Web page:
Given the remarkable performance of hybrid organic–inorganic perovskites (HOIPs) in solar cells, light emitters, and photodetectors, the quest to advance the fundamental understanding of the photophysical properties in this class of materials remains highly relevant. Recently, the discovery of ferroic twin domains in HOIPs has renewed the debate of the ferroic effects on optoelectric processes. This work explores the interaction between light and ferroic twin domains in CH3NH3PbI3. Due to strain and chemical inhomogeneities, photogenerated electrons and holes show a preferential motion in the ferroelastic twin domains. Density functional theory (DFT) shows that electrons and holes result in lattice expansion in CH3NH3PbI3differently. Hence, light generates strain in the ferroelastic domains due to preferential photocarrier motion, leading to a screening of strain variation. X‐ray diffraction studies verify the DFT simulations and reveal that the photoinduced strain is light intensity dependent, and the photoexcitation is a prerequisite of inducing strain by light. This work extends the fundamental understanding of light‐ferroic interaction and offers guidance for developing functional devices.more » « less
- NSF-PAR ID:
- Publisher / Repository:
- Wiley Blackwell (John Wiley & Sons)
- Date Published:
- Journal Name:
- Advanced Optical Materials
- Medium: X
- Sponsoring Org:
- National Science Foundation
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null (Ed.)Hybrid organic–inorganic perovskite materials, such as CH 3 NH 3 PbI 3 , exhibit substantial potential in a variety of optoelectronic applications. Nevertheless, the interplay between the photoinduced excitations and iodine Frenkel defects which are abundant in CH 3 NH 3 PbI 3 films remains poorly understood. Here we study the light-triggered electronic and excitonic properties in the presence of iodine Frenkel defects in CH 3 NH 3 PbI 3 by using a combination of density functional theory (DFT) and time-dependent DFT approaches, the latter of which treats electron–hole and electron–nucleus interactions on the same footing. For isolated Frenkel defects, electrons are trapped close to the iodine vacancies and the electron–hole correlation brings the holes in close vicinity to the electrons, yielding tightly bound polaronic excitons. However, in the presence of multiple interactive Frenkel defects, the holes are pulled out from an electron–hole Coulomb well by the iodine interstitials, leading to spatially separated electron–hole pairs. The X-ray photoelectron spectra are then simulated, unravelling the light-triggered charge transfer induced by Frenkel defects at the atomistic level. We also find that the energy and spatial distributions of polaronic excitons at the Frenkel defects can be controlled by the dynamical rotation of organic cations.more » « less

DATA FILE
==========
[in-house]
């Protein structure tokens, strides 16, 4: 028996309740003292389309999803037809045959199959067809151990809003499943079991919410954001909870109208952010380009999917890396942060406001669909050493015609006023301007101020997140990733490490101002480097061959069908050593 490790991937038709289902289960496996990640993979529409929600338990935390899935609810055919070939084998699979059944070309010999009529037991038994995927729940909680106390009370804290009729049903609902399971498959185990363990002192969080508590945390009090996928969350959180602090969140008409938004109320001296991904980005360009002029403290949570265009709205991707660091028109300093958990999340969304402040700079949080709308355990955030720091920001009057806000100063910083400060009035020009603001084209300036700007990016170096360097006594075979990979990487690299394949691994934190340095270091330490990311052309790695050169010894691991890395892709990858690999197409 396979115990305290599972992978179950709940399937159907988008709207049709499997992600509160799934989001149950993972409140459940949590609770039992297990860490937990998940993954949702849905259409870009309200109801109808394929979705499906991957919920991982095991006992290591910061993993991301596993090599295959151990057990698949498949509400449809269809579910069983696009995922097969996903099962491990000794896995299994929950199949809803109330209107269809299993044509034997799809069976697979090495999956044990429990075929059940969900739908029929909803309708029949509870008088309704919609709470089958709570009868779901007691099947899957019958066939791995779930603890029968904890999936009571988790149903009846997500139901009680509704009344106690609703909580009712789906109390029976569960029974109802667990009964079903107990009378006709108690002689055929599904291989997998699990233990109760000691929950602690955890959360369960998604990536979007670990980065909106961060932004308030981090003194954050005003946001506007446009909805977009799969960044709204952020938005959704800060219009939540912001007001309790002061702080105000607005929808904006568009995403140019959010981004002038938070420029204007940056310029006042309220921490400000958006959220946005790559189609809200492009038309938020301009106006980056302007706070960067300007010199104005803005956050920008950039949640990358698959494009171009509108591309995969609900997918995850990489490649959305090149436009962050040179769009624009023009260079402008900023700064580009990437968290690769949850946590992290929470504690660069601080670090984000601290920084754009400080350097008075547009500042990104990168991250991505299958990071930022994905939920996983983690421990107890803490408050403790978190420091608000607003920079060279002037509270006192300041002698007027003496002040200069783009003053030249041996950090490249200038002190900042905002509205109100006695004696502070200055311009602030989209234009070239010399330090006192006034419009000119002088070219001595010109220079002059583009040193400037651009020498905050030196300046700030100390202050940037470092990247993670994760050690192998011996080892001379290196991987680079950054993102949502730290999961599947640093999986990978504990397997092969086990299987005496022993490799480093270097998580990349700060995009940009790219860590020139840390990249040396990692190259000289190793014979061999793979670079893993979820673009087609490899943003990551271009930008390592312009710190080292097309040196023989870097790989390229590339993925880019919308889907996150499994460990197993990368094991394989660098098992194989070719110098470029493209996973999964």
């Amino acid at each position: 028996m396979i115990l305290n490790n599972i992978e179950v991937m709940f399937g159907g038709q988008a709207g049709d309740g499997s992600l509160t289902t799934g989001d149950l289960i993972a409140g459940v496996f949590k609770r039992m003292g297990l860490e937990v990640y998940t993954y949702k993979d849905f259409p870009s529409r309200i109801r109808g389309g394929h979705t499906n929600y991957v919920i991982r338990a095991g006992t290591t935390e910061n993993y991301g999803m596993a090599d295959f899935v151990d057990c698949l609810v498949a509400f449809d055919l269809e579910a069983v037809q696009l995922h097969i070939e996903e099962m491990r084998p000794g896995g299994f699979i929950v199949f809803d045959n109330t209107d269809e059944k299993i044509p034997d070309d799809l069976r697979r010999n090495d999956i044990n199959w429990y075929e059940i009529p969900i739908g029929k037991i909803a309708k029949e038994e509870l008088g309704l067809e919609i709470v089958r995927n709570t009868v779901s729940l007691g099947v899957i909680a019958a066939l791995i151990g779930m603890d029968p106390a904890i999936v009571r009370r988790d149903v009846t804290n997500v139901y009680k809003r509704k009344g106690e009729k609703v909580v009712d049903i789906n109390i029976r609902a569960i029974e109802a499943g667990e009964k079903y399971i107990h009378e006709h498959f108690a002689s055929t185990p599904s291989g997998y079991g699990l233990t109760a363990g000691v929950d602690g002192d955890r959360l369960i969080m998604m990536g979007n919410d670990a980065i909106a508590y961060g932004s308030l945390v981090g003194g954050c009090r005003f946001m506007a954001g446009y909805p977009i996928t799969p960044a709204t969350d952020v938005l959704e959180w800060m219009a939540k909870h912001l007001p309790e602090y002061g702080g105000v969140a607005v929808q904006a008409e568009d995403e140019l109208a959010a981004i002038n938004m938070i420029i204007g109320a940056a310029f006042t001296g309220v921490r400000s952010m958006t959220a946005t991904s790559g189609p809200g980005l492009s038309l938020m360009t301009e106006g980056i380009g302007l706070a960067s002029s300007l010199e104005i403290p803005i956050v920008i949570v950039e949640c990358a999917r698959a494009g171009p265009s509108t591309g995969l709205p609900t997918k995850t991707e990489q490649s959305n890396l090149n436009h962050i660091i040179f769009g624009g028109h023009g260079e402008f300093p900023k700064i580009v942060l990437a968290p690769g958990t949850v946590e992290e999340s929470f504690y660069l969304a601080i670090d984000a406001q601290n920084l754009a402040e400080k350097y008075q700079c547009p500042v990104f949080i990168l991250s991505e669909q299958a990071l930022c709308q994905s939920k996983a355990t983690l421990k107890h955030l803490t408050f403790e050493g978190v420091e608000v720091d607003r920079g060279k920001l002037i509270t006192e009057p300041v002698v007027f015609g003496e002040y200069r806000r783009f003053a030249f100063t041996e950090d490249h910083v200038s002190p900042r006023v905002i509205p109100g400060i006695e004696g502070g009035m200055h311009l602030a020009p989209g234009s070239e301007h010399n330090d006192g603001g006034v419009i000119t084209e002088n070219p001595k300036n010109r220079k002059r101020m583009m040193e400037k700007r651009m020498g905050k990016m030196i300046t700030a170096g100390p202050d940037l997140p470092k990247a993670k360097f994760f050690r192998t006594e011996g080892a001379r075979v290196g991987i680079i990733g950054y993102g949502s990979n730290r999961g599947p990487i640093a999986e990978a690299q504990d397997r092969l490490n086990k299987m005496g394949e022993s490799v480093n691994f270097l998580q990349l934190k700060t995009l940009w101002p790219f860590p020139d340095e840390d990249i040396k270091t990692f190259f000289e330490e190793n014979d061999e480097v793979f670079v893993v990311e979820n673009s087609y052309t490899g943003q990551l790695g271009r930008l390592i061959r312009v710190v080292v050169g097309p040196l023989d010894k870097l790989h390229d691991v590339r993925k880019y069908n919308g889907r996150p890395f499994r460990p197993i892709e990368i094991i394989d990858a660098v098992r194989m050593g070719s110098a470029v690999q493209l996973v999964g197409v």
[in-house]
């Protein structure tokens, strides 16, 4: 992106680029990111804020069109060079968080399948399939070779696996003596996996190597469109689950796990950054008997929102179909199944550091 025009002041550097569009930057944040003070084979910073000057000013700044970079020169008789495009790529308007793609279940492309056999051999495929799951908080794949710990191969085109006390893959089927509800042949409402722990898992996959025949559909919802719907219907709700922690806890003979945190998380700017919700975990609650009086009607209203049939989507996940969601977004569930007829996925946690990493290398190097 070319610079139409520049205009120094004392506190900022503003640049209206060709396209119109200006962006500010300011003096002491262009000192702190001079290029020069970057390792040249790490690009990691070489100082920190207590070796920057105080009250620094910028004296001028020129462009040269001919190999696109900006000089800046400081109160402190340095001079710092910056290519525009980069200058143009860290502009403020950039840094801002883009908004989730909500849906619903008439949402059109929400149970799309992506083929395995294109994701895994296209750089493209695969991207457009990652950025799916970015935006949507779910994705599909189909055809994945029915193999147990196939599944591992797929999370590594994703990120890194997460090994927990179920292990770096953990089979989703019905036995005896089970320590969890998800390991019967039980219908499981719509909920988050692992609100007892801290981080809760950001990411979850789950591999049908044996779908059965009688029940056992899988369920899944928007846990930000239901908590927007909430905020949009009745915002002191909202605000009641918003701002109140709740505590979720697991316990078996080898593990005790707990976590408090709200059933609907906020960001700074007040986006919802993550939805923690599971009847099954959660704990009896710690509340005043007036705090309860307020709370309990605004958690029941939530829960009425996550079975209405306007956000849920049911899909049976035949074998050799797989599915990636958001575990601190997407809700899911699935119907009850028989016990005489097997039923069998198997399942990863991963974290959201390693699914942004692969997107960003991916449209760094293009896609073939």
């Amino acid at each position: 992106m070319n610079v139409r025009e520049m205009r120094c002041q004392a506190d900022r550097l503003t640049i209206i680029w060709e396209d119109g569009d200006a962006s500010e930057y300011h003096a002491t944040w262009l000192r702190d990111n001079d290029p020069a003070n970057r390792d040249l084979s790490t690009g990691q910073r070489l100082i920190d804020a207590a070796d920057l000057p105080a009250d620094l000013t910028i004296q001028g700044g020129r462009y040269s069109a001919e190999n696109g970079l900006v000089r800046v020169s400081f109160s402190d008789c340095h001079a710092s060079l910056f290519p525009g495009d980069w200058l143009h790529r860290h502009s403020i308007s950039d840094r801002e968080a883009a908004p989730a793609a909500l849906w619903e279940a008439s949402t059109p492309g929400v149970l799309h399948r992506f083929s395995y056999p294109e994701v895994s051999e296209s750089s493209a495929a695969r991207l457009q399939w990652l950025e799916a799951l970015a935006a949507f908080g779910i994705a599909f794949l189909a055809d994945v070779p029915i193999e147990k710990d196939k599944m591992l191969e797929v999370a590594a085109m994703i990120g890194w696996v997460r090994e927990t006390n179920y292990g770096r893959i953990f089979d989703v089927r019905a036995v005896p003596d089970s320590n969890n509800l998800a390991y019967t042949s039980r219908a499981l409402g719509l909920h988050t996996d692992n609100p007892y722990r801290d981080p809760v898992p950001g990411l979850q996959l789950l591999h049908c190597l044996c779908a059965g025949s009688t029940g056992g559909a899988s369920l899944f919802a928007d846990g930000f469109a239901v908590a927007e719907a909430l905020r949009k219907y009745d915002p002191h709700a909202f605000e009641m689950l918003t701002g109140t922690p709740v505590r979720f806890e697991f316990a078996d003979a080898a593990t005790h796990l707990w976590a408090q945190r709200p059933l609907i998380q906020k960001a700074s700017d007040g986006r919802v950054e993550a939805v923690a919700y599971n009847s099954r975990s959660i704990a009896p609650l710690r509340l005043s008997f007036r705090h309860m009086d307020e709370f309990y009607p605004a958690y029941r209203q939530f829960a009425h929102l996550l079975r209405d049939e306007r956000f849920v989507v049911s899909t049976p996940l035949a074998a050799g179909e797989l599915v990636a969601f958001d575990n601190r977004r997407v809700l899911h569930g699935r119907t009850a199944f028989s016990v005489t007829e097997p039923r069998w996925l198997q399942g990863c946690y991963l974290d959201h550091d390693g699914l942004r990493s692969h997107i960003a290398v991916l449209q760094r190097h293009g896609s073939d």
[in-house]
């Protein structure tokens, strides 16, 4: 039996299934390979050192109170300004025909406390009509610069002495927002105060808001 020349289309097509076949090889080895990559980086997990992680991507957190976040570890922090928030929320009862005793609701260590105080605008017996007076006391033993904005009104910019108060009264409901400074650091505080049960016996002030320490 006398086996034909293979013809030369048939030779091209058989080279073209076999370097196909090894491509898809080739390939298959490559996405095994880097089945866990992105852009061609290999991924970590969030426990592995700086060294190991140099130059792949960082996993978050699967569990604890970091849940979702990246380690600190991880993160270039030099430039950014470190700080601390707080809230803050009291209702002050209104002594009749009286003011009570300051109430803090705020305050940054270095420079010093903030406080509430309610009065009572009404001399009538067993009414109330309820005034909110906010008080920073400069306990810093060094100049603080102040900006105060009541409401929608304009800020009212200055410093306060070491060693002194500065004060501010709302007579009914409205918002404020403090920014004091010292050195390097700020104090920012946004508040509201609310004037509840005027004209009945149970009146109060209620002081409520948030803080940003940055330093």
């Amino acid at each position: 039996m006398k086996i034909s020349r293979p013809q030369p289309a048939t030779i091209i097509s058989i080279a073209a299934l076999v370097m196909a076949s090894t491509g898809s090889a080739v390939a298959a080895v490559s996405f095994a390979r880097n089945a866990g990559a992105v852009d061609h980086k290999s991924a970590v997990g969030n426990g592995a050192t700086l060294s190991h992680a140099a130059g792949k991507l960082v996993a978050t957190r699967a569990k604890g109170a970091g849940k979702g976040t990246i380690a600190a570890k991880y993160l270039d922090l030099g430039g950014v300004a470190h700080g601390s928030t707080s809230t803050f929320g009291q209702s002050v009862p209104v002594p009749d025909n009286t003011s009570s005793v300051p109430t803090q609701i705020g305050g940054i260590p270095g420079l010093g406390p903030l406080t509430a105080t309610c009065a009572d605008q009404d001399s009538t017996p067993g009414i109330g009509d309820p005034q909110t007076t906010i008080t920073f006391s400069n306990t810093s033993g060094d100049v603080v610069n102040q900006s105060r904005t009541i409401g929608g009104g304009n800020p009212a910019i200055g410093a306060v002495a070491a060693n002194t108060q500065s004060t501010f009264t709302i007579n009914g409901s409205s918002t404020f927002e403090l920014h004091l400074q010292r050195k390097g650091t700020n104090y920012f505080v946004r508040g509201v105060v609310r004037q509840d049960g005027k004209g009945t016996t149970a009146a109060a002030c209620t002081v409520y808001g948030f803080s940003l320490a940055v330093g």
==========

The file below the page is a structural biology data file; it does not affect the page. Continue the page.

With power conversion efficiencies now reaching 24.2%, the major factor limiting efficient electricity generation using perovskite solar cells (PSCs) is their long‐term stability. In particular, PSCs have demonstrated rapid degradation under illumination, the driving mechanism of which is yet to be understood. It is shown that elevated device temperature coupled with excess charge carriers due to constant illumination is the dominant force in the rapid degradation of encapsulated perovskite solar cells under illumination. Cooling the device to 20 °C and operating at the maximum power point improves the stability of CH3NH3PbI3solar cells over 100× compared to operation under open circuit conditions at 60 °C. Light‐induced strain originating from photothermal‐induced expansion is also observed in CH3NH3PbI3, which excludes other light‐induced‐strain mechanisms. However, strain and electric field do not appear to play any role in the initial rapid degradation of CH3NH3PbI3solar cells under illumination. It is revealed that the formation of additional recombination centers in PSCs facilitated by elevated temperature and excess charge carriers ultimately results in rapid light‐induced degradation. Guidance on the best methods for measuring the stability of PSCs is also given.
Organic–inorganic hybrid perovskites (OIHPs) have been explosively investigated mainly due to their potential applications in optoelectronics. Despite the electronic charge transport, phenomena regarding the spin‐polarized electronic transport in OIHPs‐based spintronic devices and the role of ferromagnet/OIHP spinterfaces remain unclear. In this work, the spin injection, accumulation, transport, and detection at room temperature for a vertical perovskite spin valve (PeSV) consisting of Ni/CH3NH3PbI3−
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